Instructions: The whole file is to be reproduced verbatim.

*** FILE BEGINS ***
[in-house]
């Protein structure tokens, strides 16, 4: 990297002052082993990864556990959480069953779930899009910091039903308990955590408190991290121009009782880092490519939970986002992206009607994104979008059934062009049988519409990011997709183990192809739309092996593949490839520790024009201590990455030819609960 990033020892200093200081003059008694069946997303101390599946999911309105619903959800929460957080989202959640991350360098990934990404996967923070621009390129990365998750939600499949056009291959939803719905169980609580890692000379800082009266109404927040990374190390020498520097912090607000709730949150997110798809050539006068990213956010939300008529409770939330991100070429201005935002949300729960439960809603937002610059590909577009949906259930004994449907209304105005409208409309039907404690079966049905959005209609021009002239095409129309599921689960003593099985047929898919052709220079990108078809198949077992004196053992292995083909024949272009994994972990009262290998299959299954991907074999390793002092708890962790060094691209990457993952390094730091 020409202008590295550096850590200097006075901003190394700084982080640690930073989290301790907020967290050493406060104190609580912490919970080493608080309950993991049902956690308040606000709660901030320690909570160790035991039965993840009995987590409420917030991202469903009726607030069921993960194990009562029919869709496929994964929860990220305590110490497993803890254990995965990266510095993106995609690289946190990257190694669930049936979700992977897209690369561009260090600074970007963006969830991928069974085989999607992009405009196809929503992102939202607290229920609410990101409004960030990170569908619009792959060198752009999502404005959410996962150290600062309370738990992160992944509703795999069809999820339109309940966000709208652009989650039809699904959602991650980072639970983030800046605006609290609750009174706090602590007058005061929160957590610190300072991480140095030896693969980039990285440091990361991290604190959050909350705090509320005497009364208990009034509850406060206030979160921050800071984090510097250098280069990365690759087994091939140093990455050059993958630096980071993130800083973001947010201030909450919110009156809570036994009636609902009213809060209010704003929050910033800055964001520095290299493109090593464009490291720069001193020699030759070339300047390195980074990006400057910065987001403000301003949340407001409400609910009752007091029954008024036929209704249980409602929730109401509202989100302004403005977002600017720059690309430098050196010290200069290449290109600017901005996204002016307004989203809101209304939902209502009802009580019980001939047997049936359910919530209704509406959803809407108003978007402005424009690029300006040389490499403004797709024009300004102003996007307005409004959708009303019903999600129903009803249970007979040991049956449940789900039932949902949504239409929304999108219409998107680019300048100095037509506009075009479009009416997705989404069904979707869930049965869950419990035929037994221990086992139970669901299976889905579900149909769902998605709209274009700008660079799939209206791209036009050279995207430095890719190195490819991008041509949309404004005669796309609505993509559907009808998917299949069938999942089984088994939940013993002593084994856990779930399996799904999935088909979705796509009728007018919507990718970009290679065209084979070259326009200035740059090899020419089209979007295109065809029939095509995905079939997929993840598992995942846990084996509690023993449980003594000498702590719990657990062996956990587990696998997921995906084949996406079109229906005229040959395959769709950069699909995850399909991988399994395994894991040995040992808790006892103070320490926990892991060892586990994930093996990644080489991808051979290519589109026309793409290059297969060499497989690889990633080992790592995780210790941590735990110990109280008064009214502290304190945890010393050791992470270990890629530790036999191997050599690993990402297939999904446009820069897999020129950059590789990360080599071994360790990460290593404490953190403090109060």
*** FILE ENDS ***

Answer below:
[in-house]
């Protein structure tokens, strides 16, 4: 990297002052082993990864556990959480069953779930899009910091039903308990955590408190991290121009009782880092490519939970986002992206009607994104979008059934062009049988519409990011997709183990192809739309092996593949490839520790024009201590990455030819609960 990033020892200093200081003059008694069946997303101390599946999911309105619903959800929460957080989202959640991350360098990934990404996967923070621009390129990365998750939600499949056009291959939803719905169980609580890692000379800082009266109404927040990374190390020498520097912090607000709730949150997110798809050539006068990213956010939300008529409770939330991100070429201005935002949300729960439960809603937002610059590909577009949906259930004994449907209304105005409208409309039907404690079966049905959005209609021009002239095409129309599921689960003593099985047929898919052709220079990108078809198949077992004196053992292995083909024949272009994994972990009262290998299959299954991907074999390793002092708890962790060094691209990457993952390094730091 020409202008590295550096850590200097006075901003190394700084982080640690930073989290301790907020967290050493406060104190609580912490919970080493608080309950993991049902956690308040606000709660901030320690909570160790035991039965993840009995987590409420917030991202469903009726607030069921993960194990009562029919869709496929994964929860990220305590110490497993803890254990995965990266510095993106995609690289946190990257190694669930049936979700992977897209690369561009260090600074970007963006969830991928069974085989999607992009405009196809929503992102939202607290229920609410990101409004960030990170569908619009792959060198752009999502404005959410996962150290600062309370738990992160992944509703795999069809999820339109309940966000709208652009989650039809699904959602991650980072639970983030800046605006609290609750009174706090602590007058005061929160957590610190300072991480140095030896693969980039990285440091990361991290604190959050909350705090509320005497009364208990009034509850406060206030979160921050800071984090510097250098280069990365690759087994091939140093990455050059993958630096980071993130800083973001947010201030909450919110009156809570036994009636609902009213809060209010704003929050910033800055964001520095290299493109090593464009490291720069001193020699030759070339300047390195980074990006400057910065987001403000301003949340407001409400609910009752007091029954008024036929209704249980409602929730109401509202989100302004403005977002600017720059690309430098050196010290200069290449290109600017901005996204002016307004989203809101209304939902209502009802009580019980001939047997049936359910919530209704509406959803809407108003978007402005424009690029300006040389490499403004797709024009300004102003996007307005409004959708009303019903999600129903009803249970007979040991049956449940789900039932949902949504239409929304999108219409998107680019300048100095037509506009075009479009009416997705989404069904979707869930049965869950419990035929037994221990086992139970669901299976889905579900149909769902998605709209274009700008660079799939209206791209036009050279995207430095890719190195490819991008041509949309404004005669796309609505993509559907009808998917299949069938999942089984088994939940013993002593084994856990779930399996799904999935088909979705796509009728007018919507990718970009290679065209084979070259326009200035740059090899020419089209979007295109065809029939095509995905079939997929993840598992995942846990084996509690023993449980003594000498702590719990657990062996956990587990696998997921995906084949996406079109229906005229040959395959769709950069699909995850399909991988399994395994894991040995040992808790006892103070320490926990892991060892586990994930093996990644080489991808051979290519589109026309793409290059297969060499497989690889990633080992790592995780210790941590735990110990109280008064009214502290304190945890010393050791992470270990890629530790036999191997050599690993990402297939999904446009820069897999020129950059590789990360080599071994360790990460290593404490953190403090109060």